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William's 2 Step Method For Increasing Your Value As A Musician

Is it weird that I love to study Boar’s Head? You know, the sandwich meat company?

Not only is their quality spot on but I LOVE their slogan –

Boar’s Head – Sacrifice Elsewhere

That is dope (Did I mention that I have no life?). But, it’s a testament to our thinking here at HTBAMS.

We would rather pay 2x the price knowing that we get an amazing product, versus saving a few pennies to get the knock-off. It’s just not the same. 

But, what happens when we invest in ourselves?

The less value we see in something, the less we pay for it. DUH William.

But, certain areas, we do this out of habit. We try out the cheap stuff, it sucks, and we never change it.

As musicians, this comes out as Twitter shotgunning our music, talking to shady venues, lazy practices with our band/instrument, not engaging our fans, and filling out licensing forms on music finder sites – to name a few. We just didn’t know any better.

It reminds me of this Tony Robbins story.

Tony Robbins, the motivational speaker, was getting crazy popular and super successful.

After walking to his car late one evening from a public speaking gig – a homeless person came up and said:

“Say mister, spare a quarter?”

Tony pulls out a wad of $100 bills, flips through them, watching the homeless guy’s eyes bulge. Then he finds the quarter and then gives it to him. As he gives it to him, he tells the man:

“You get in life what you ask for.”

I think this is a very profound story. Here’s why…

As we grow as musicians and entrepreneurs, you will inevitably hear the tale of the starving musician. But, we see that this just isn’t true.

There are plenty of musicians who make 6 figures and up.

I get it – we tell ourselves: “But, I’m more than this…”

And guess what? You are.

When you first start out, you run into these people. The types who go “That’s just the way it is.”

But, I’m here to say, let them go. One of the biggest traits successful people have is ignoring the “work your way up” mentality.

Let me clarify: you and I believe, if we’re going to do something, start out wearing the big-boy pants.

Now I’m not saying to ignore everyone, throw up the middle finger, and run off to a remote island to work on your music. Starting as an apprentice is vital, in anything you do. It’s WHERE you focus your energies, is what’s most important.

What I mean is fetching coffee at internships, playing horrible gigs, grocery errands for musicians, begging for more CDBaby sales, or being mail-boy at the record label is a waste of time.

Step 1: Your Value

By practicing your craft, you are investing in your company, like any other entrepreneur or athlete. You’re building your portfolio.

What happens is, through practice, you become better than others who don’t practice. DUHH AGAIN WILLIAM

Hear me out though. This is actually a selling point.

Apple had a slogan that once said – Years of Evolution To Reach Here.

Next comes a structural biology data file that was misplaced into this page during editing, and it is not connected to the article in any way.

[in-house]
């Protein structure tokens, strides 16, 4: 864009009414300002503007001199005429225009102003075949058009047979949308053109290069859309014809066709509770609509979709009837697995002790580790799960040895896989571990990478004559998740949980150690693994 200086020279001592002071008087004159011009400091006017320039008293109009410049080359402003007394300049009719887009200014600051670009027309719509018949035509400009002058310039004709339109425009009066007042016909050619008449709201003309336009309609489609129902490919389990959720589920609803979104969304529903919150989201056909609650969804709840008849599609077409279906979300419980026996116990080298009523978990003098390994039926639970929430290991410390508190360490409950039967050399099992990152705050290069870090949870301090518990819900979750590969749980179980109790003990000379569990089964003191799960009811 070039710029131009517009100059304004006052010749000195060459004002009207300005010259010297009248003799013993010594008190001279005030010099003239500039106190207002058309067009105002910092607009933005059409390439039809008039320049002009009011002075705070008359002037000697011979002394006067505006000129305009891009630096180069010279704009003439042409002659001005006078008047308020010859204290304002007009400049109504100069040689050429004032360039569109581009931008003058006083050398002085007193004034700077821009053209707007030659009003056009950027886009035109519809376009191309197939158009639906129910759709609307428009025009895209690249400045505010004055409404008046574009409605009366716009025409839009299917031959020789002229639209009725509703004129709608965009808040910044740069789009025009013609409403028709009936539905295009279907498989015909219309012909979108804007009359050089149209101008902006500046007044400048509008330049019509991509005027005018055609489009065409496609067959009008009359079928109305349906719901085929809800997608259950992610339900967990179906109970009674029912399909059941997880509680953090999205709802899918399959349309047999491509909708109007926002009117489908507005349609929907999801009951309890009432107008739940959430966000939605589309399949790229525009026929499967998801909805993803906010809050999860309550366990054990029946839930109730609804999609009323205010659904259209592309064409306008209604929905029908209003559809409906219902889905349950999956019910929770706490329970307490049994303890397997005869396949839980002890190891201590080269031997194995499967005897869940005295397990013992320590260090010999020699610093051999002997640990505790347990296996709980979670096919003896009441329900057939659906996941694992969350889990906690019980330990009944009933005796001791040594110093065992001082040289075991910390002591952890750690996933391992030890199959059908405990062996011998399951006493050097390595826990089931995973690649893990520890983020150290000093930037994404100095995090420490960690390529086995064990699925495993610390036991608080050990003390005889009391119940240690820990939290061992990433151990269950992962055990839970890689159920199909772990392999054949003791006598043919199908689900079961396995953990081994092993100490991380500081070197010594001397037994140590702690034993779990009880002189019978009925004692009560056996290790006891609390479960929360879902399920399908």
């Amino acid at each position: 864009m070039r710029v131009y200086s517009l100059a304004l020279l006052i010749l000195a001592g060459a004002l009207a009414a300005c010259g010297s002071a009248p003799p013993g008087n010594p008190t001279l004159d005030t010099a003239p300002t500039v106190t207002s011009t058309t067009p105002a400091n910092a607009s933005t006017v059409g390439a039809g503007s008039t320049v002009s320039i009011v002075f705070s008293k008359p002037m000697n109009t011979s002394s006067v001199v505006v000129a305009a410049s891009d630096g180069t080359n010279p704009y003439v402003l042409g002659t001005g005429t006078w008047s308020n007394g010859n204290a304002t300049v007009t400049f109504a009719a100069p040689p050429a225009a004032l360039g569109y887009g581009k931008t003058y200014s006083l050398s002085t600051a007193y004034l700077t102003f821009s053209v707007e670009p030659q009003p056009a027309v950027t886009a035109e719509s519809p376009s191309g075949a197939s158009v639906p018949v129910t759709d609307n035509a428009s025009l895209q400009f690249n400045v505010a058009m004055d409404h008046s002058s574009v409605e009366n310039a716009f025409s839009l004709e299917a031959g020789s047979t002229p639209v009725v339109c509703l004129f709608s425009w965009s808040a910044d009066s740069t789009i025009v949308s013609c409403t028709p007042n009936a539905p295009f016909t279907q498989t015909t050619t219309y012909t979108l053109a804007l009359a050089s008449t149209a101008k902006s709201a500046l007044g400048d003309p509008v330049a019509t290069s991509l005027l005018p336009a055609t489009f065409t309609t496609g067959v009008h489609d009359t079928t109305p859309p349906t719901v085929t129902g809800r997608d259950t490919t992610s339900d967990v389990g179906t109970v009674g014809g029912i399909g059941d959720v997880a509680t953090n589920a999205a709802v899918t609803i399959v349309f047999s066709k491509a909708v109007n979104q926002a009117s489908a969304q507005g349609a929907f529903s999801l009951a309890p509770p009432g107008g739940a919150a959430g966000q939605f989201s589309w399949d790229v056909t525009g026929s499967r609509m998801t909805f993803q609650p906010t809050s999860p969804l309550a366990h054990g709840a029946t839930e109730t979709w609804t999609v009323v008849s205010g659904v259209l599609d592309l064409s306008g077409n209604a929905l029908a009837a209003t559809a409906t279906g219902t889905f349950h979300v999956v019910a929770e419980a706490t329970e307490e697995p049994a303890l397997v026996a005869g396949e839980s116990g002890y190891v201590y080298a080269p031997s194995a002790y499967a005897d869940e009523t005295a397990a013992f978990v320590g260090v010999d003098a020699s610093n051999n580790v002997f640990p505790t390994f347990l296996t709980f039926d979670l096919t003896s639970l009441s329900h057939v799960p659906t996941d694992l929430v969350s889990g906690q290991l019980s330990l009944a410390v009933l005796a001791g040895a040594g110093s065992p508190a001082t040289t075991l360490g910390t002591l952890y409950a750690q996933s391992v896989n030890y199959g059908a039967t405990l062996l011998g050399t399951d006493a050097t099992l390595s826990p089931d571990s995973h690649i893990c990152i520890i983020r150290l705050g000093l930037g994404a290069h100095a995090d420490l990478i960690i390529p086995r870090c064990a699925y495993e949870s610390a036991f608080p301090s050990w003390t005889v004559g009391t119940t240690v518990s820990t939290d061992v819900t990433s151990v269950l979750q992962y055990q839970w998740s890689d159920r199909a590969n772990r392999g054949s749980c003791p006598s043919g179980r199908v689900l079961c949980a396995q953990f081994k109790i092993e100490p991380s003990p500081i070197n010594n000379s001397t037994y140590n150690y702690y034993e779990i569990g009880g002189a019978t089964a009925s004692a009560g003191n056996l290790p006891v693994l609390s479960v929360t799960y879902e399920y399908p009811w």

See the resemblance?

By adopting this mentality, you brand yourself more than just a musician. You are an experience. People don’t just pay for your music – they pay to be around you, to watch you speak, to know you. You can literally take any quality, attribute, skill, or weird habit and emellish it to separate yourself from others.

When you build this value, you begin to position yourself from others.

To determine your value, ask yourself:

Even on the smallest scale, what do I do that’s different from other musicians? (Don’t invent sliced bread. Embellish your own, smallest qualities.)

Step 2: Your Perceived Value


How do I actually stand out from other musicians?

My Answer:

Listen to your fans and customers.

Most musicians don’t even respond to their fans. That alone, puts you way ahead of everyone else. The customers we want are the ones who pay for higher value instead of sacrificing for low value.

That’s great William, but how do I find these high-value customers? Selling your music comes later.

If the venue is run down, a total mess, or the customer is asking how he can get it for free, it’s obvious they don’t really care.

Focus on the venues and the customer who want quality, not quantity.  This mentality translates to everything else. We are confident in our price and we determine that based on our research.

Tours with high prices make tons of money because we see them as being worth it, an investment. It’s not just the music, it’s the event, it’s the people, the merchandise, the food, the atmosphere, etc.

Venue owners will negotiate with you depending on proof of value. You are a majestic piece of art and advertisement that attracts customer to their place – if you show them this, they will reward you.

When you negotiate, it’s not adversarial – it’s a win-win for both.

For example, if you talk to a venue owner or fan, identify theirs needs and ask them simple questions:

What does your business want to accomplish by me being here? What would be the perfect show for your business? To Fans – What kind of show or experience would you pay top-dollar for? What sound would be exciting to you?

You would be astounded on how much they will LOVE you for even asking this. You actually show that you care – and most don’t even feel this from loved ones.

Some venue owners only focus on price – and that’s ok. They aren’t who we want.

Look for the owners who want an experience, they are the ones we want.

You’ve gone out of your way to present yourself more than just a musician.

To determine your perceived value, ask yourself:

What other qualities make an amazing experience besides music? Can I turn this into an up-sell of my product or an angle of my company? (Again, embellish your qualities.)

Readers, out of curiosity, what answers did you come up with? Let us know below.

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